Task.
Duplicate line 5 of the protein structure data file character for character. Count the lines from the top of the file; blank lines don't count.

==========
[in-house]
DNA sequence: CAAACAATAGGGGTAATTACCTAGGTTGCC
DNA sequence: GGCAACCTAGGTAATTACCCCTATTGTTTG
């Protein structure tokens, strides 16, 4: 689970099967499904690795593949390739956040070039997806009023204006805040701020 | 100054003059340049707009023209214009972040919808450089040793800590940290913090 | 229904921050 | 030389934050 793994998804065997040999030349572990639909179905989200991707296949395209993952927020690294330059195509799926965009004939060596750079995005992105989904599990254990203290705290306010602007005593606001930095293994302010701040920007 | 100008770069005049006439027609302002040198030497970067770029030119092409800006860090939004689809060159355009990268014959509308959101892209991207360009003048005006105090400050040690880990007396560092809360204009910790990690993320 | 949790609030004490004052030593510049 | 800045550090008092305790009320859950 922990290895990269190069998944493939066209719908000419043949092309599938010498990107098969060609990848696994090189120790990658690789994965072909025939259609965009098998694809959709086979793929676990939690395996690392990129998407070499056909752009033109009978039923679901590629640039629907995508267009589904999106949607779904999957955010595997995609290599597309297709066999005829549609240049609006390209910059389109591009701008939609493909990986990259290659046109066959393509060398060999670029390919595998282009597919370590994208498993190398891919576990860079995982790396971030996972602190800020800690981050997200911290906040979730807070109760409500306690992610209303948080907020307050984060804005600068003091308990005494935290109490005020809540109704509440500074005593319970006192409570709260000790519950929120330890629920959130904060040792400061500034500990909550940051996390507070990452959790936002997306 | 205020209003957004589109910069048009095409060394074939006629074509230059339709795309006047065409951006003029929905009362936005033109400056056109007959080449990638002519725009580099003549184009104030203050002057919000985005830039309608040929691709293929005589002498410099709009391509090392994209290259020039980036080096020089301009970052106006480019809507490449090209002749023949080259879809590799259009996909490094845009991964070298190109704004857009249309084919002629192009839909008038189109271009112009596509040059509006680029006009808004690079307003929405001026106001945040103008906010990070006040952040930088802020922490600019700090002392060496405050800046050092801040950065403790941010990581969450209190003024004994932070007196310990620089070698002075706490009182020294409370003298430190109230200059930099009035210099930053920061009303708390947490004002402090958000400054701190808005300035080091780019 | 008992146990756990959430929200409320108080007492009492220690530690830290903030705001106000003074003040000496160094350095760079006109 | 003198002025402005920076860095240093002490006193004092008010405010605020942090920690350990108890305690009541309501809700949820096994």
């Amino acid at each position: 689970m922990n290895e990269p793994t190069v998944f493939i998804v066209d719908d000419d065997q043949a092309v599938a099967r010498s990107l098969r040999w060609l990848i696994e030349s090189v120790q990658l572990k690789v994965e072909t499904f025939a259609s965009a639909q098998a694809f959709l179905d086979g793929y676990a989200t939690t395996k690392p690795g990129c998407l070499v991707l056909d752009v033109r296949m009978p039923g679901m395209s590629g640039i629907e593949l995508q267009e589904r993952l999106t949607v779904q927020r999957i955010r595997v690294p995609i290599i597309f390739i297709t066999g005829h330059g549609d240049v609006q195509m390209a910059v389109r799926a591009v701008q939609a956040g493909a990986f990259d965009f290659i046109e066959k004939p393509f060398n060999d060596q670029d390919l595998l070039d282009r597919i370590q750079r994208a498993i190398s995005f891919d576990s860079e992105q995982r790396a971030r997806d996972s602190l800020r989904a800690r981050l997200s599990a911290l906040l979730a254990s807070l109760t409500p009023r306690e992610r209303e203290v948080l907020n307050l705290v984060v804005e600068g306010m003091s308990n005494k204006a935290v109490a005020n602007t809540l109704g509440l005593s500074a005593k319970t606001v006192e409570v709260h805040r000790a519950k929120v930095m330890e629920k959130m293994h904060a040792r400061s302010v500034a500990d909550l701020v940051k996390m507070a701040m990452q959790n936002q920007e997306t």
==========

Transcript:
């Amino acid at each position: 689970m922990n290895e990269p793994t190069v998944f493939i998804v066209d719908d000419d065997q043949a092309v599938a099967r010498s990107l098969r040999w060609l990848i696994e030349s090189v120790q990658l572990k690789v994965e072909t499904f025939a259609s965009a639909q098998a694809f959709l179905d086979g793929y676990a989200t939690t395996k690392p690795g990129c998407l070499v991707l056909d752009v033109r296949m009978p039923g679901m395209s590629g640039i629907e593949l995508q267009e589904r993952l999106t949607v779904q927020r999957i955010r595997v690294p995609i290599i597309f390739i297709t066999g005829h330059g549609d240049v609006q195509m390209a910059v389109r799926a591009v701008q939609a956040g493909a990986f990259d965009f290659i046109e066959k004939p393509f060398n060999d060596q670029d390919l595998l070039d282009r597919i370590q750079r994208a498993i190398s995005f891919d576990s860079e992105q995982r790396a971030r997806d996972s602190l800020r989904a800690r981050l997200s599990a911290l906040l979730a254990s807070l109760t409500p009023r306690e992610r209303e203290v948080l907020n307050l705290v984060v804005e600068g306010m003091s308990n005494k204006a935290v109490a005020n602007t809540l109704g509440l005593s500074a005593k319970t606001v006192e409570v709260h805040r000790a519950k929120v930095m330890e629920k959130m293994h904060a040792r400061s302010v500034a500990d909550l701020v940051k996390m507070a701040m990452q959790n936002q920007e997306t």